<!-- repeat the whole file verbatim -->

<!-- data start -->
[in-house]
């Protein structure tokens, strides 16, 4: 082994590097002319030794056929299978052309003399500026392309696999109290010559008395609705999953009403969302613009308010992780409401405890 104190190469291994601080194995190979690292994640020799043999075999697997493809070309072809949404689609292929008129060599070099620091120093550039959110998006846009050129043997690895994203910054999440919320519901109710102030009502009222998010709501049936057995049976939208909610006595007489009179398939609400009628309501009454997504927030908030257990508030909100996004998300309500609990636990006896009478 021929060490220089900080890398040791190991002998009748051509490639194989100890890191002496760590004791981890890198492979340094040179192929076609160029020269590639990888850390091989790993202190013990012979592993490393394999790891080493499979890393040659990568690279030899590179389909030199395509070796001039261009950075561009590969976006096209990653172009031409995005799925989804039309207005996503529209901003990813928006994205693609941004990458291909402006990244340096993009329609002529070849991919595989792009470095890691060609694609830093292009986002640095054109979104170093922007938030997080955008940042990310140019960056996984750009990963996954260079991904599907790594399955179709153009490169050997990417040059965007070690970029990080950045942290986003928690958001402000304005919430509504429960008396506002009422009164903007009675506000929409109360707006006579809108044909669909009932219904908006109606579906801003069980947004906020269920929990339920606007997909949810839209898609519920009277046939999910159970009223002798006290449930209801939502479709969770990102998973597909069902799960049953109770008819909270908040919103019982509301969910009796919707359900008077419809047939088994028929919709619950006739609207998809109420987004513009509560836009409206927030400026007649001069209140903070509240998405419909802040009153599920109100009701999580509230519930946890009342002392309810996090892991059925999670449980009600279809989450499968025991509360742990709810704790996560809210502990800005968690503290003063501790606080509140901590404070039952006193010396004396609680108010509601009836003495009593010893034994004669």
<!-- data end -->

[in-house]
């Protein structure tokens, strides 16, 4: 082994590097002319030794056929299978052309003399500026392309696999109290010559008395609705999953009403969302613009308010992780409401405890 104190190469291994601080194995190979690292994640020799043999075999697997493809070309072809949404689609292929008129060599070099620091120093550039959110998006846009050129043997690895994203910054999440919320519901109710102030009502009222998010709501049936057995049976939208909610006595007489009179398939609400009628309501009454997504927030908030257990508030909100996004998300309500609990636990006896009478 021929060490220089900080890398040791190991002998009748051509490639194989100890890191002496760590004791981890890198492979340094040179192929076609160029020269590639990888850390091989790993202190013990012979592993490393394999790891080493499979890393040659990568690279030899590179389909030199395509070796001039261009950075561009590969976006096209990653172009031409995005799925989804039309207005996503529209901003990813928006994205693609941004990458291909402006990244340096993009329609002529070849991919595989792009470095890691060609694609830093292009986002640095054109979104170093922007938030997080955008940042990310140019960056996984750009990963996954260079991904599907790594399955179709153009490169050997990417040059965007070690970029990080950045942290986003928690958001402000304005919430509504429960008396506002009422009164903007009675506000929409109360707006006579809108044909669909009932219904908006109606579906801003069980947004906020269920929990339920606007997909949810839209898609519920009277046939999910159970009223002798006290449930209801939502479709969770990102998973597909069902799960049953109770008819909270908040919103019982509301969910009796919707359900008077419809047939088994028929919709619950006739609207998809109420987004513009509560836009409206927030400026007649001069209140903070509240998405419909802040009153599920109100009701999580509230519930946890009342002392309810996090892991059925999670449980009600279809989450499968025991509360742990709810704790996560809210502990800005968690503290003063501790606080509140901590404070039952006193010396004396609680108010509601009836003495009593010893034994004669």